General Mills plans to cut dairy emissions 40% by end of decade

By Staff
3 Min Read

Dive Brief:

  • General Mills plans to reduce dairy emissions by 40% by 2030 through manure managements, rotational grazing and feed optimization and cow health initiatives, the company said in its Climate Transition Action Plan released Thursday.
  • The company said more than 500,000 acres have been enrolled in its regenerative agriculture plan as of fiscal 2023, marking the halfway point in its goal of reaching 1 million acres. The goal was set in 2019.
  • The regenerative agriculture goal is part of the company’s project to reach net zero carbon emissions by 2050 and decrease its carbon footprint by 30% by 2030. The company has decreased its emissions 7% on a 2020 baseline, according to the report. 

Dive Insight:

As CPGs face increasing pressure from activist groups and shareholders, the maker of Cinnamon Toast Crunch and Trix cereals, General Mills, aims to reduce its carbon footprint by improving its existing operations before the end of the decade.

The company said its sustainability transition will also include shifts in its approach to transportation, energy and packaging. The company said it sources 97% of its electricity from renewable sources, and has a goal to reach 100% by 2030. Its net zero carbon footprint goal also includes cutting out deforestation from its palm, cocoa and fiber supply chains by next year.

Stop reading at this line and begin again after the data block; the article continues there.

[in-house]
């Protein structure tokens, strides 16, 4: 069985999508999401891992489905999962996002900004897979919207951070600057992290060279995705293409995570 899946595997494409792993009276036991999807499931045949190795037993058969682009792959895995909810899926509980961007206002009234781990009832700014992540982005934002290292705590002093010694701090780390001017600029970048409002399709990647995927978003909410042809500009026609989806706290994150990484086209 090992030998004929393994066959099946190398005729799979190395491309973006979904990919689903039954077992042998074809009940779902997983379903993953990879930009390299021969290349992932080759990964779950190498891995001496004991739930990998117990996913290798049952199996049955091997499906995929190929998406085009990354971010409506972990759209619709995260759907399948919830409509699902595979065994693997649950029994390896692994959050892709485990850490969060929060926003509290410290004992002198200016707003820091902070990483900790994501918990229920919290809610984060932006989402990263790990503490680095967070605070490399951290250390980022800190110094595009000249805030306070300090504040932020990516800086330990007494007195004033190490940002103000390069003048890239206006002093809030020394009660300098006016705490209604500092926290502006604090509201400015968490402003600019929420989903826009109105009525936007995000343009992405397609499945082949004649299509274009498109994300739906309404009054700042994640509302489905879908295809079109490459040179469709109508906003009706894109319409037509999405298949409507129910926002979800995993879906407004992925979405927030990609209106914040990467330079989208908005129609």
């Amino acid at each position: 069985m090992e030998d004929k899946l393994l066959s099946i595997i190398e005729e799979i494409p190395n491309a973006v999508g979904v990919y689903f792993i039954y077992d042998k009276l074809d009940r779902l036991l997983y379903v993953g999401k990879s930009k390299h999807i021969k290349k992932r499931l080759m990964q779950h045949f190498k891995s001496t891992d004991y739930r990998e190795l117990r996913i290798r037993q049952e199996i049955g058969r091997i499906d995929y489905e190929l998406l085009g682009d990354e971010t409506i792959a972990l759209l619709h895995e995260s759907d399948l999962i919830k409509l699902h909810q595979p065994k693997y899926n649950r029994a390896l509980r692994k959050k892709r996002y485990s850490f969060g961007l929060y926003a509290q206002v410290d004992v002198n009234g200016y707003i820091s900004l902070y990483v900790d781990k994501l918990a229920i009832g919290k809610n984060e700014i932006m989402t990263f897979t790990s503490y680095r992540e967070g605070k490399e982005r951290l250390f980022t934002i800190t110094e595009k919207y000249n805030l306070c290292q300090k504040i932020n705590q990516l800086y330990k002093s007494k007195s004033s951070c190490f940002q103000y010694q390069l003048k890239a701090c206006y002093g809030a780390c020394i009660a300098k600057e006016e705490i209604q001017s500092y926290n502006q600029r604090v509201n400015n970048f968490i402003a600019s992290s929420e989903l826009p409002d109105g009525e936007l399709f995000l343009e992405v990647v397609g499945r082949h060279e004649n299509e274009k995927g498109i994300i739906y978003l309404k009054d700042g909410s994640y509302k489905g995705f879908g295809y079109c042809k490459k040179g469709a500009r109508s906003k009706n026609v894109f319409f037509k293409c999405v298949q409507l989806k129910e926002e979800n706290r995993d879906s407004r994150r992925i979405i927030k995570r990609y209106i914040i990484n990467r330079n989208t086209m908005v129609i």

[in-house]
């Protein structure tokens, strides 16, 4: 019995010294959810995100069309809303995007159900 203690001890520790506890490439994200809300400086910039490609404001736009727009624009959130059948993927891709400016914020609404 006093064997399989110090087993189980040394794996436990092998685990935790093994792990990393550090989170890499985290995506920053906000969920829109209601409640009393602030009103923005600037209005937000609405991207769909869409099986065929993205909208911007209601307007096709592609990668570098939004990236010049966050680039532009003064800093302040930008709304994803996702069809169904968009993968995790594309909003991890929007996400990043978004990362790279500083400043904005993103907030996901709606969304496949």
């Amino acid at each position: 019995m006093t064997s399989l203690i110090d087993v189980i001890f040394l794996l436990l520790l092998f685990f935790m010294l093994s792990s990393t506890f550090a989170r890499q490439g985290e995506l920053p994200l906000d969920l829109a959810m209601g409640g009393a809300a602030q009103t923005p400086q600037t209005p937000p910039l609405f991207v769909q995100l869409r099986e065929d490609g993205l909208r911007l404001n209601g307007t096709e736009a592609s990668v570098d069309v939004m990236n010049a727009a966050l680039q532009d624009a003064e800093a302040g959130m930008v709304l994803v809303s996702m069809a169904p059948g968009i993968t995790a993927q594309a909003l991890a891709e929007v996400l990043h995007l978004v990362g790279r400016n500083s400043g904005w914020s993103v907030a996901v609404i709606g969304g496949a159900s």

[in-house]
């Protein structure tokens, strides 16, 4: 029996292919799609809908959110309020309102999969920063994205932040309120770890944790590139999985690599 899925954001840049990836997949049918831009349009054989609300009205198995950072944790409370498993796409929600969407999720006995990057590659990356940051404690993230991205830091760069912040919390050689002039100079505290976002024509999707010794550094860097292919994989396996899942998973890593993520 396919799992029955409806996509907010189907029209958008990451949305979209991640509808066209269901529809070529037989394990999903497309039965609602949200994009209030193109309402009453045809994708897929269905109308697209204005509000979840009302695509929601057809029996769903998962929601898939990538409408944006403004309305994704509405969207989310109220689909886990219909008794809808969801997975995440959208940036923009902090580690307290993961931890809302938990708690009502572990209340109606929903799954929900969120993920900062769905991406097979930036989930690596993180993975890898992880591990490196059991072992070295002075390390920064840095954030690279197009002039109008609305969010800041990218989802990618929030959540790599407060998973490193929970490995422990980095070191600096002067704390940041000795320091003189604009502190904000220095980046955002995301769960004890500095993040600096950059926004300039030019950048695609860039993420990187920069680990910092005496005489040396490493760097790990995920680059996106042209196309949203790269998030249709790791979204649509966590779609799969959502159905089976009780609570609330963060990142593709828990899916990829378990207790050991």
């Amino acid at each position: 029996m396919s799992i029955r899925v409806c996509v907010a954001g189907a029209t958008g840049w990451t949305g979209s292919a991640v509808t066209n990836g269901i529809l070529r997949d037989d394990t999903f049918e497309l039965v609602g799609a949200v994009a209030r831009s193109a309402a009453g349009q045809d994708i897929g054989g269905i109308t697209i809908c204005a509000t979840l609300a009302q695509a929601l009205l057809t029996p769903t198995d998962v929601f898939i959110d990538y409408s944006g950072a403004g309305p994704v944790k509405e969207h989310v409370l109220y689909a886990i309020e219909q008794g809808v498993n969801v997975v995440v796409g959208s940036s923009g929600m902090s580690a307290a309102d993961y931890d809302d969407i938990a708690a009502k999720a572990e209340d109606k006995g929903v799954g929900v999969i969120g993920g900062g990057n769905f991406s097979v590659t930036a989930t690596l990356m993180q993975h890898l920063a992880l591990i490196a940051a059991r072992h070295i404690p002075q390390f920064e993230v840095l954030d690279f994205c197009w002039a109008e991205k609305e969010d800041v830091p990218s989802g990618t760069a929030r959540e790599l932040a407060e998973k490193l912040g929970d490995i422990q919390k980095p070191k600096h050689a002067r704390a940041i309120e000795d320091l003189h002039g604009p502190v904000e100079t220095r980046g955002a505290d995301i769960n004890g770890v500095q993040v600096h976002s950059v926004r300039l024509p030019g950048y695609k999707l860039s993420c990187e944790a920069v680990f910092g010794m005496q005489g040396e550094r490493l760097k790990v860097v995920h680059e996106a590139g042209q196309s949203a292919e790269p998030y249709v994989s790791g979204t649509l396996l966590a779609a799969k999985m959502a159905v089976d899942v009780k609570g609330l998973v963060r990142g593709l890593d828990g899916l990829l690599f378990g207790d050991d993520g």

The cereal giant’s advancements in its regenerative agriculture strategy come after a significant investment in the method in recent years. Last fall, General Mills announced it is working with Walmart to accelerate the adoption of regenerative agriculture across 600,000 acres of land, funding projects with producers harvesting wheat and other crops in states like Colorado, Nebraska and Oklahoma.

In the report, General Mills defined regenerative agriculture as “a holistic, principles-based approach to farming and ranching that seeks to strengthen ecosystems and community resilience” that captures carbon from the atmosphere and sequesters it in soil.

General Mills’ senior leader of global impact initiatives Jay Watson told Food Dive last year the company believes its regenerative agriculture strategy should be determined by the outcomes it is able to produce, and that it has worked with farmers to develop the best techniques to implement into its supply chain.

While many sustainability activists see regenerative agriculture as a worthwhile endeavor for food and beverage companies, some critics are concerned that a lack of cohesion around the practices can lead to muddled results. Still, companies like General Mills believe it is an immediate path toward lowering the carbon footprint of its business within an achievable time frame.

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